Inspiring Stories from Local Women Leaders

I am currently a mentor in the Starr Women Leadership Program (SWLP) and I am really enjoying it. Through this program (which is collaboration between the UMKC Women’s Center and the Women’s Council) I have had the opportunity to attend some great workshop and events to build on my leadership skills.  The Starr program I attended yesterday was titled “Beyond Gender:  The Diversity of Women’s Leadership” where a panel of local women leaders shared their life stories about how they became the women they are today.  This program really touched me.

The panel consisted of five diverse women who had so much to bring to the true definition of leadership. I noticed that many of these women did not consider themselves leaders, but after I heard their stories I could only see them as such. I feel like I could relate to each of these women on a personal level.

The first woman to speak from the panel was Anita Rodriquez.  She is a Latina who was born in Guayaquil, Ecuador and came to this country illegally at the age of 8.  She is currently the head Coach for UMKC’s brand new women’s soccer program. This woman was a real go-getter, and was the first one in her family to get a college degree. I am also a first generation college student, so hearing her story pushed me a little harder to continue my education.

The next panelist, Tiffany Williams, is a Kansas City native who became a mother at a very young age, but did not let that stop her from going forth with her education and ultimately becoming the current Director of the Office of Multicultural Student Affairs at UMKC and also a doctoral candidate.  She is an extraordinarily strong woman and I admire her perseverance and not letting the cards she was dealt dictate how she was going to live her life.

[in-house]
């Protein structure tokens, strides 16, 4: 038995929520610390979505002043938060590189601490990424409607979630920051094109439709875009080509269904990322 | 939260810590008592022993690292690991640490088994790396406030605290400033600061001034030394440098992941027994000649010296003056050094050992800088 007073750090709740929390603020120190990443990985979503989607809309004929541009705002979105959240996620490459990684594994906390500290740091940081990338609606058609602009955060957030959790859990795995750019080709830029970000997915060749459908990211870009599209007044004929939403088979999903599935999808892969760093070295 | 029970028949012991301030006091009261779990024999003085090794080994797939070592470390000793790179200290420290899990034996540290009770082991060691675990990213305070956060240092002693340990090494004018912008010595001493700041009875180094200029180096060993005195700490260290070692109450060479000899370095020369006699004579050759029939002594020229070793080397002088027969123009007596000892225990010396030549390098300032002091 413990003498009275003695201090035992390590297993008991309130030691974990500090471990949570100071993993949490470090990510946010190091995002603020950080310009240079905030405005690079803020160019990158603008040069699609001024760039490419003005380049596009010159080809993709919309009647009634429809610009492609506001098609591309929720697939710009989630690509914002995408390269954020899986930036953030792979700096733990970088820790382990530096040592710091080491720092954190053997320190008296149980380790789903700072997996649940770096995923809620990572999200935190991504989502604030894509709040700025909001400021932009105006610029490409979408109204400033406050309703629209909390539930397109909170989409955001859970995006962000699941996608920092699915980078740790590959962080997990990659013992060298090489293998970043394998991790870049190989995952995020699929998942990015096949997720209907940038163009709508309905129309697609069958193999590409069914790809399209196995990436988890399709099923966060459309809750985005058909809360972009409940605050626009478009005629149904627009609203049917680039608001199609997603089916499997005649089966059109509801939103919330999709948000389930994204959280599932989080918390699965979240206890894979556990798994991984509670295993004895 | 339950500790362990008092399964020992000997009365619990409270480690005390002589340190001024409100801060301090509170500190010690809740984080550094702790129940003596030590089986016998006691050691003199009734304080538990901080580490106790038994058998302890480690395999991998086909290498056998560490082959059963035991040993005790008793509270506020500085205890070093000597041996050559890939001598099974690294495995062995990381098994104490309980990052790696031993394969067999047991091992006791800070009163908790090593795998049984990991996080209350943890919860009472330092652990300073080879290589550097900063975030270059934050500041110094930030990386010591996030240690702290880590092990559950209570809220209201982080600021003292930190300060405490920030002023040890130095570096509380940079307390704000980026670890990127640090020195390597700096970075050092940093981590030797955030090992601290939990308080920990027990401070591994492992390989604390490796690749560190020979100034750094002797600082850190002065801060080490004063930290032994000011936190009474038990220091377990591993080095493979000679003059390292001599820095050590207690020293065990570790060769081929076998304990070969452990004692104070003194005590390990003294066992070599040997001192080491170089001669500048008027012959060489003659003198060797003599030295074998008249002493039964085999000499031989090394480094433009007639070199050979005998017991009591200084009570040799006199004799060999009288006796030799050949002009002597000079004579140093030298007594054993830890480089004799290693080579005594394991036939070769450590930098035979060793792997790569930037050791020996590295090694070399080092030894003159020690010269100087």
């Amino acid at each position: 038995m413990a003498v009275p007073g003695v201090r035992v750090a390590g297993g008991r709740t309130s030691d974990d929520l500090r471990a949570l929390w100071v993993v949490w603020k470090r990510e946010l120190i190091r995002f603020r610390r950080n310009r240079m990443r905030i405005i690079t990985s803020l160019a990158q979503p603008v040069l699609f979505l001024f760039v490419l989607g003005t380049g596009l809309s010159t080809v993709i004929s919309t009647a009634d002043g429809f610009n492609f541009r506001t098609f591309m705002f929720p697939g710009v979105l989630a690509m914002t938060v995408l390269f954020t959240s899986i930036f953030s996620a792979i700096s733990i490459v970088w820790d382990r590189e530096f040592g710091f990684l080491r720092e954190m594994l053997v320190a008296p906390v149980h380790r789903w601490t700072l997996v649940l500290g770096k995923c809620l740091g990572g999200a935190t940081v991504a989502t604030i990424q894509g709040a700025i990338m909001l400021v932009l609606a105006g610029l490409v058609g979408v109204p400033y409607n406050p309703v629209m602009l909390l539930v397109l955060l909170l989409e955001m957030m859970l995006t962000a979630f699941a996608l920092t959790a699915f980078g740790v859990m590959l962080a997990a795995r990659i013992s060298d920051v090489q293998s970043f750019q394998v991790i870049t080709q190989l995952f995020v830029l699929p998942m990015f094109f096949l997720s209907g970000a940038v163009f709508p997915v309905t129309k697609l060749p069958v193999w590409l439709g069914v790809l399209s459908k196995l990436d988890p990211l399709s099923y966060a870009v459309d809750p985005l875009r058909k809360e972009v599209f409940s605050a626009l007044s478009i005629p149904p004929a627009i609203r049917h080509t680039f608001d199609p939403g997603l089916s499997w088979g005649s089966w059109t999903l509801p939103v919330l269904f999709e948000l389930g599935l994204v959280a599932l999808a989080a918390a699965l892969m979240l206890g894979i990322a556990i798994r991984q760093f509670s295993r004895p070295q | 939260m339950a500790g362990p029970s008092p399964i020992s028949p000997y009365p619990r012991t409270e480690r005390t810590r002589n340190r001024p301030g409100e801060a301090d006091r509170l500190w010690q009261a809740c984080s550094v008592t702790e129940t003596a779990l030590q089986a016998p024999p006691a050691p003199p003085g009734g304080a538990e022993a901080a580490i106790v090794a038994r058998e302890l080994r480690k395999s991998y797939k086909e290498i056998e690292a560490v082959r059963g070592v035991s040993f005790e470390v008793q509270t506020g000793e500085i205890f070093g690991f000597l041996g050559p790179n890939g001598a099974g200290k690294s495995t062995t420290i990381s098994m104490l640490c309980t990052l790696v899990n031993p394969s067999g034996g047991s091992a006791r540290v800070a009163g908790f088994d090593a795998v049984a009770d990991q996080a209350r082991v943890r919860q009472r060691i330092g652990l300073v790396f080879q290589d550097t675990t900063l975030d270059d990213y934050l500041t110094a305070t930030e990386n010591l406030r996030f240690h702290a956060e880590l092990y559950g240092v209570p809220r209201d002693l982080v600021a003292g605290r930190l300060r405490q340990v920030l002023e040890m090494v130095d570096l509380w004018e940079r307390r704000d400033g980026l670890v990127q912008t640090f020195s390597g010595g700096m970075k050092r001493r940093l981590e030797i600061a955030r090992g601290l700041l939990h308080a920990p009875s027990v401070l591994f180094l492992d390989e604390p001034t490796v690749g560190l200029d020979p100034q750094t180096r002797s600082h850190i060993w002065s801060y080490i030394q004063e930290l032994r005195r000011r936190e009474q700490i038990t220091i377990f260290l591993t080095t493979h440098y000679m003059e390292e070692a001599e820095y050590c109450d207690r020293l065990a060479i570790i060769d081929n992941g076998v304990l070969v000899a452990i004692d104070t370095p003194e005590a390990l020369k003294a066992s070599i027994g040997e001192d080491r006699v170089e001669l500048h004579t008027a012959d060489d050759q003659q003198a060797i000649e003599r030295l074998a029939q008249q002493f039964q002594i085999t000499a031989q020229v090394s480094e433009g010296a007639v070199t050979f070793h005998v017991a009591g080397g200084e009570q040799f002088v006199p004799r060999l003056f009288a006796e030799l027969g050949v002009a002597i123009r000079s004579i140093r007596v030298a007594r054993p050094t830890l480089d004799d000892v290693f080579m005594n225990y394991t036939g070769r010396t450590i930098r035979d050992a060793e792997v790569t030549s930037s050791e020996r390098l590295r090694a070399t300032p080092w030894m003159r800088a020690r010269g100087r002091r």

Jolie Justus, the third panelist, is currently on the Missouri State Senate and is a member of the LGBT community. She talked about her parents, and how they told her she can do anything she dreams.  This reminded me so much of my mother because she always has, and will continue to be, my biggest motivator.

Consuelo Cruz spoke next and told her story with a little humor. She is the current Director of Development at Mattie Rhodes Center, but she did not start out in this career.  Ms. Cruz initially went to school in search of a career that would make the most money regardless of how unhappy it would make her. She later found that the career that makes the most money made her really unhappy and she needed a change. I think that her advice to do things that make you happy are great words to live by.

Last, but certainly not least, was April Adicks, the Development Director of the American Civil Liberties Union of Kansas City and Western Missouri who had a story that knocked my socks off. She is a sexual assault survivor who became pregnant as result of her attack and eventually had an abortion. April left me with the most powerful message saying “accept hardships and be grateful for them” because from them you will find your strength.  For me, this statement is so true. I am the product of a single-parent household – a parent who was also physically disabled.   We were on welfare and living in public housing but I was able to overcome my hardships and become a college student with big hopes and dreams. 

Like I said, although, all these women were diverse and they all traveled different paths, I consider them all great leaders.  I could relate personally to each of their stories and felt inspired to discover my own leadership story.   I cannot wait to attend the next Starr Women Leadership Program.


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